Nearly all of Edison's patents were utility patents, which were protected for a 17-year period and included inventions or processes that are electrical, mechanical, or chemical in nature. About a dozen were design patents,...

In just over a decade, Edison's Menlo Park laboratory had expanded to occupy two city blocks. Edison said he wanted the lab to have "a stock of almost every conceivable material". A...

Over his desk, Edison displayed a placard with Sir Joshua Reynolds' famous quotation: "There is no expedient to which a...

In 1877–78, Edison invented and developed the carbon microphone used in all telephones along with the Bell receiver until the 1980s. After protracted patent litigation, in 1892...

Edison did not invent the first electric light bulb, but instead invented the first commercially...

After many experiments, first with carbon filaments and then with platinum and other metals, in the end Edison returned to a carbon filament. The first...

Although the patent described several ways of creating the carbon filament including "cotton and linen thread, wood splints, papers coiled...

In 1878, Edison formed the Edison Electric Light Company in New York City with several financiers, including J. P. Morgan and...

Henry Villard, president of the Oregon Railroad and Navigation Company, had attended Edison's 1879 demonstration. Villard quickly became impressed and requested Edison install his electric lighting system aboard his company's new...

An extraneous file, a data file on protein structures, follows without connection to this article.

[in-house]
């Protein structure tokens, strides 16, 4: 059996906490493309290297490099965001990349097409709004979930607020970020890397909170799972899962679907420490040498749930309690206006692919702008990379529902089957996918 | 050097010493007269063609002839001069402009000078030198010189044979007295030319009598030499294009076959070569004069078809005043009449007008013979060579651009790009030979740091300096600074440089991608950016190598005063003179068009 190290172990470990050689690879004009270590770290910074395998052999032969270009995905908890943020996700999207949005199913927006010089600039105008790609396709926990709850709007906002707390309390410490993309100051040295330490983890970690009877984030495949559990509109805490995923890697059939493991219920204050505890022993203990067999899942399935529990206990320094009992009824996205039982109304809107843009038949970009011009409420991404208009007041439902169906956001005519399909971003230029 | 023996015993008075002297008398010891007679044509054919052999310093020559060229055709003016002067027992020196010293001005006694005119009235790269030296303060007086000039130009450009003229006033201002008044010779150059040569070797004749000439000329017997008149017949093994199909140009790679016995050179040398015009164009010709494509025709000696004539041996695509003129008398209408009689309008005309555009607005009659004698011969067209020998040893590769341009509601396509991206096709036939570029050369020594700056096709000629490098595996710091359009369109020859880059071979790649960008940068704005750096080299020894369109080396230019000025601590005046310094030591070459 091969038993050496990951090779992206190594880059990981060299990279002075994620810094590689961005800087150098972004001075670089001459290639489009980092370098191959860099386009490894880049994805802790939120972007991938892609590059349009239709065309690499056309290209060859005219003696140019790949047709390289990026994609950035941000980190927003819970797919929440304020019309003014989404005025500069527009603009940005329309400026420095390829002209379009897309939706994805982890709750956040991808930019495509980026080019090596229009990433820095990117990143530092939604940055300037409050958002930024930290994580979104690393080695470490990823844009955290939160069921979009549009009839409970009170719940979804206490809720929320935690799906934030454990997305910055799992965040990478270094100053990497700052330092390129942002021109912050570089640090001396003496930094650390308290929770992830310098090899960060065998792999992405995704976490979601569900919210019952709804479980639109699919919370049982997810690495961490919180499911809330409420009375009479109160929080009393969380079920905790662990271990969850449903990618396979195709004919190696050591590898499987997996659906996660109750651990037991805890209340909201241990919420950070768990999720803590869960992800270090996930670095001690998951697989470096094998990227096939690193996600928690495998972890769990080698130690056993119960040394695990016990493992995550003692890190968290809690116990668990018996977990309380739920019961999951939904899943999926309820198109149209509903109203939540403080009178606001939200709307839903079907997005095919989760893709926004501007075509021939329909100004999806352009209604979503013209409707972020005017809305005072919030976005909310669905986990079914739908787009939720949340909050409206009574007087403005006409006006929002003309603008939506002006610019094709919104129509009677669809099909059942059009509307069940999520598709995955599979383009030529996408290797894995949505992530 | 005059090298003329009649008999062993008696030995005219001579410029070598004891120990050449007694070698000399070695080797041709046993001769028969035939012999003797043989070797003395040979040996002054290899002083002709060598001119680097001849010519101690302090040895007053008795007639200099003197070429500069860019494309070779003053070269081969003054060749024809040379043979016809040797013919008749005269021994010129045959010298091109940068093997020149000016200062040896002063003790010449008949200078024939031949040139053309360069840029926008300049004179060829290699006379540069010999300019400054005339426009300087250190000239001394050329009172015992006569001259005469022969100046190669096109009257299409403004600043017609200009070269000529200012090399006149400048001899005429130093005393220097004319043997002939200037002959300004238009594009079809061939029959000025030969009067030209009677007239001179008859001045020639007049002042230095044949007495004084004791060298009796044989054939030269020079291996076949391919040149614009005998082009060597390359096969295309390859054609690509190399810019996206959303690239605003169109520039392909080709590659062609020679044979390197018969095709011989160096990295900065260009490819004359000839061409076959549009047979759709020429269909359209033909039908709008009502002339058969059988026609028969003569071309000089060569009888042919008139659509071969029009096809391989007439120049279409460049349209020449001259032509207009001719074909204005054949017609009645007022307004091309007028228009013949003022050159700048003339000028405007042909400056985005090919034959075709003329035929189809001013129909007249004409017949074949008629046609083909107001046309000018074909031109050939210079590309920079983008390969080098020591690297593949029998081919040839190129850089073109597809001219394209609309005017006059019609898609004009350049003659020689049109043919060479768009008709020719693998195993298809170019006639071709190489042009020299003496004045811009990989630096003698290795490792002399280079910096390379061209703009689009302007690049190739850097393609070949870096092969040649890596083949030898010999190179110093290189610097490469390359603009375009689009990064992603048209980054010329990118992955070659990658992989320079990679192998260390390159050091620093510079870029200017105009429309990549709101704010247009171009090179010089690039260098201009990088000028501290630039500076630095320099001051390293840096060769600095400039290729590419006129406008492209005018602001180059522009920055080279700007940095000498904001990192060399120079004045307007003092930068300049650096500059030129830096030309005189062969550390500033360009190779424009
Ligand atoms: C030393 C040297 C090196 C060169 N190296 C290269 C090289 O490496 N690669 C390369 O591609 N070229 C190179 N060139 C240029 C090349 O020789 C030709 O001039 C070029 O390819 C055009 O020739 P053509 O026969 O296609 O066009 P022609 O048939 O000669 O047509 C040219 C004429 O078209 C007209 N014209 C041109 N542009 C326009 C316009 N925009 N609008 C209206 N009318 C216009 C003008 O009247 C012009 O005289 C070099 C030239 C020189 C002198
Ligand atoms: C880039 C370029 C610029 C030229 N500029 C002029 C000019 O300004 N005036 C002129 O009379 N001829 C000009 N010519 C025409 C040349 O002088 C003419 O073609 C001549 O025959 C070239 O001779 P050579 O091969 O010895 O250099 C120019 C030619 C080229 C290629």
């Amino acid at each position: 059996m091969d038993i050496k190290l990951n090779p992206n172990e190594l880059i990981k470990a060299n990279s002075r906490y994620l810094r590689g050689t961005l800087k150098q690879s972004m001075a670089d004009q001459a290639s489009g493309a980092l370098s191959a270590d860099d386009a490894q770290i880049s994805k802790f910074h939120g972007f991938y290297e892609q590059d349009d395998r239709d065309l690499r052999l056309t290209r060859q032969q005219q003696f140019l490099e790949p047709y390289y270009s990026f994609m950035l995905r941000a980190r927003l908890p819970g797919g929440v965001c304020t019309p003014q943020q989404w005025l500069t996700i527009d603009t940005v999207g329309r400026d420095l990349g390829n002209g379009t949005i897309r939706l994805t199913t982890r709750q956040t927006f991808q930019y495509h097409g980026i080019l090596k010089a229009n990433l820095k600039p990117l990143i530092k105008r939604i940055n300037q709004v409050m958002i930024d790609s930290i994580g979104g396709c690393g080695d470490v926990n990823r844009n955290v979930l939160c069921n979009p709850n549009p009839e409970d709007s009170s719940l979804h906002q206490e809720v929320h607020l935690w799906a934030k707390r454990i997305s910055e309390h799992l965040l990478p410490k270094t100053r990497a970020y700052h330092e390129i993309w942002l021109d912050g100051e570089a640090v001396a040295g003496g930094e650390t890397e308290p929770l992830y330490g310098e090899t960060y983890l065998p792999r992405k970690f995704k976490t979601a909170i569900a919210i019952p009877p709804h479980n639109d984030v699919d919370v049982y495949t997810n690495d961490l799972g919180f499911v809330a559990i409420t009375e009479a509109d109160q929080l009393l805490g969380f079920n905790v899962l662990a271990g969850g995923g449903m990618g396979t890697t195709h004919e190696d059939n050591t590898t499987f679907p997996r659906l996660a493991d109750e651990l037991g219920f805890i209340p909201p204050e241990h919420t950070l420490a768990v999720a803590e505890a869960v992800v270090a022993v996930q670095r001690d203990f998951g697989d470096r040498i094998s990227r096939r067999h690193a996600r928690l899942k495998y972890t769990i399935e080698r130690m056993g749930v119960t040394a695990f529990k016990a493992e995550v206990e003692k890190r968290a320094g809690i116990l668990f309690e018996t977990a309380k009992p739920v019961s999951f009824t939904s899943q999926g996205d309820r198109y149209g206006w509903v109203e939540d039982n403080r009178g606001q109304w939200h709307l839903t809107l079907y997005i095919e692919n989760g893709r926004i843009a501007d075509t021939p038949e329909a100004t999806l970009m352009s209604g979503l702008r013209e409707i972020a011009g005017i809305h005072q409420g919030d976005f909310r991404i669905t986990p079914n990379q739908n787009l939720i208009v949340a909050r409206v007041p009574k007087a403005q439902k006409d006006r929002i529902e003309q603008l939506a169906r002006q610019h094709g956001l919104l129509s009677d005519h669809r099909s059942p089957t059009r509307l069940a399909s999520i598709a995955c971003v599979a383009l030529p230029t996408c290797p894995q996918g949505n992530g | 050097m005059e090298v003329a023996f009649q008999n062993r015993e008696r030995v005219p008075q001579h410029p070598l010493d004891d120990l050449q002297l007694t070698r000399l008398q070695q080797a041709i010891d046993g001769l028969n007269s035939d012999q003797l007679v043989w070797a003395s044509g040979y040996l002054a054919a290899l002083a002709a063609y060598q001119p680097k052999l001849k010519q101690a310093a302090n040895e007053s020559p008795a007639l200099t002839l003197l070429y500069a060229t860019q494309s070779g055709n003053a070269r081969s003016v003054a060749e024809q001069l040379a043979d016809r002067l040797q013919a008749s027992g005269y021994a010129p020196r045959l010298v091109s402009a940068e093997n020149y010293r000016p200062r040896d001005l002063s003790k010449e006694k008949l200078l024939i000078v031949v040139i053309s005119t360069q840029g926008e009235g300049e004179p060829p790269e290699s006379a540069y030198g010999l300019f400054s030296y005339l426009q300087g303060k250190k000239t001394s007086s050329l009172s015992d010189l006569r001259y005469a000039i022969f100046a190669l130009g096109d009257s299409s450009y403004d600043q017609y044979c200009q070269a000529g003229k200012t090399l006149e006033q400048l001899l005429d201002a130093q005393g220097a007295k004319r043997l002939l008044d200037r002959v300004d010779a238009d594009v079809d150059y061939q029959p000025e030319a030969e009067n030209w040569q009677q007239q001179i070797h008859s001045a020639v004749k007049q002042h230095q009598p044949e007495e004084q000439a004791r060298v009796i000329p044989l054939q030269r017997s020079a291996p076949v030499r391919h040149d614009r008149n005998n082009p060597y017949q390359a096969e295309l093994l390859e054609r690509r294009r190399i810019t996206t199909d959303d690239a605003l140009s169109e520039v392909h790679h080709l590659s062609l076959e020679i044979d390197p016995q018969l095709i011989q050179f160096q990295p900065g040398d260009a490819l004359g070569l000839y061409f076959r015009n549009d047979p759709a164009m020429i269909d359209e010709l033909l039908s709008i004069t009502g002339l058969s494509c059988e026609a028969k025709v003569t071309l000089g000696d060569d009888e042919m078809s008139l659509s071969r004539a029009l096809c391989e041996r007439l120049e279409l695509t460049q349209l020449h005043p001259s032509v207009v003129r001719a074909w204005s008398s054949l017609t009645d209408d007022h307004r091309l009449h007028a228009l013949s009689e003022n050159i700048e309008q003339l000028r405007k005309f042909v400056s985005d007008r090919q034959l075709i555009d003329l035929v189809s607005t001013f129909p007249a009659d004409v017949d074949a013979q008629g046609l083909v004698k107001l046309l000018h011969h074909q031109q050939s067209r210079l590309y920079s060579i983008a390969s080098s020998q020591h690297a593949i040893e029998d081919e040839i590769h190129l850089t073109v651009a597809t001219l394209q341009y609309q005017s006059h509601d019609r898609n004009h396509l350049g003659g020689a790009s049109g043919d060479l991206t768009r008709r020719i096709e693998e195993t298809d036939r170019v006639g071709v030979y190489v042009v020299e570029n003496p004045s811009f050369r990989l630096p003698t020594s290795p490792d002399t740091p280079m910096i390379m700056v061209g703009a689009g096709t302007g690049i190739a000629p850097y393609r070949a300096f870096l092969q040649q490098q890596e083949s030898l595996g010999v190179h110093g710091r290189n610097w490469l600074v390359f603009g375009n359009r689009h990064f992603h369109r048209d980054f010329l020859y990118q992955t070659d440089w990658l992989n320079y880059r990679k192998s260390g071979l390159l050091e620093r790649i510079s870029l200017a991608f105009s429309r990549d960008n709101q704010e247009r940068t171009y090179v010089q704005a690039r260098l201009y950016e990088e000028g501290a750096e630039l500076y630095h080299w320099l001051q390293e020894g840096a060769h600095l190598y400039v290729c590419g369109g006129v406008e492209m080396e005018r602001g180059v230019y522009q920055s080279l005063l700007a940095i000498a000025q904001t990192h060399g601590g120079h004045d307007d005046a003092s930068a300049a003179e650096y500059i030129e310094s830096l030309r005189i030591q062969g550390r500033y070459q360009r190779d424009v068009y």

Lewis Latimer joined the Edison Electric Light Company in 1884. Latimer had received a patent in January 1881 for the "Process of Manufacturing...

George Westinghouse's company bought Philip Diehl's competing induction lamp patent rights (1882) for $25,000, forcing the holders of the Edison patent to charge a more reasonable rate for the use of the Edison patent rights and...

On October 8, 1883, the US patent office ruled that Edison's patent was based on the work of William Sawyer and was...

Mahen Theatre in Brno (in what is now the Czech Republic), which opened in 1882, was the first public building in the world to use Edison's electric lamps, with the installation supervised by Edison's...

After devising a commercially viable electric light bulb on October 21, 1879, Edison patented a system for electricity distribution in 1880, which was essential to...

Earlier in the year, in January 1882, he had switched on the first steam-generating power station at Holborn Viaduct in London. The DC supply system provided...

Edison's true success, like that of his friend Henry Ford, was in his ability to maximize profits through establishment of mass-production systems and intellectual...